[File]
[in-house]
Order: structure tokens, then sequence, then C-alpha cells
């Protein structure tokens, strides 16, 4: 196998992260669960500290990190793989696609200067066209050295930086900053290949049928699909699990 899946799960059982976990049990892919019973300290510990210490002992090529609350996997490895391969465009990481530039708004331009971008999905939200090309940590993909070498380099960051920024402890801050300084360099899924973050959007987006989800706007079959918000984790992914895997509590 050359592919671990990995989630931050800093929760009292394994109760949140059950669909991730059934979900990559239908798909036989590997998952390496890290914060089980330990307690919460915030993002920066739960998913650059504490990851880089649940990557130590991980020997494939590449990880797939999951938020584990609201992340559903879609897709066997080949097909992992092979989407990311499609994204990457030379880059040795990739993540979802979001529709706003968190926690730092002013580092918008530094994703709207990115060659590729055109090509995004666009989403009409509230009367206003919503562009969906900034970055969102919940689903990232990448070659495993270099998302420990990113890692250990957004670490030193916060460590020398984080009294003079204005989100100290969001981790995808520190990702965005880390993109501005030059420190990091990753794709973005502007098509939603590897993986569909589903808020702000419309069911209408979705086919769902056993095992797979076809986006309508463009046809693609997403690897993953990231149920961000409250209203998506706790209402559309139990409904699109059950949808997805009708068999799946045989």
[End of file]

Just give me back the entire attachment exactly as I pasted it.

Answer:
[in-house]
Order: structure tokens, then sequence, then C-alpha cells
């Protein structure tokens, strides 16, 4: 196998992260669960500290990190793989696609200067066209050295930086900053290949049928699909699990 899946799960059982976990049990892919019973300290510990210490002992090529609350996997490895391969465009990481530039708004331009971008999905939200090309940590993909070498380099960051920024402890801050300084360099899924973050959007987006989800706007079959918000984790992914895997509590 050359592919671990990995989630931050800093929760009292394994109760949140059950669909991730059934979900990559239908798909036989590997998952390496890290914060089980330990307690919460915030993002920066739960998913650059504490990851880089649940990557130590991980020997494939590449990880797939999951938020584990609201992340559903879609897709066997080949097909992992092979989407990311499609994204990457030379880059040795990739993540979802979001529709706003968190926690730092002013580092918008530094994703709207990115060659590729055109090509995004666009989403009409509230009367206003919503562009969906900034970055969102919940689903990232990448070659495993270099998302420990990113890692250990957004670490030193916060460590020398984080009294003079204005989100100290969001981790995808520190990702965005880390993109501005030059420190990091990753794709973005502007098509939603590897993986569909589903808020702000419309069911209408979705086919769902056993095992797979076809986006309508463009046809693609997403690897993953990231149920961000409250209203998506706790209402559309139990409904699109059950949808997805009708068999799946045989």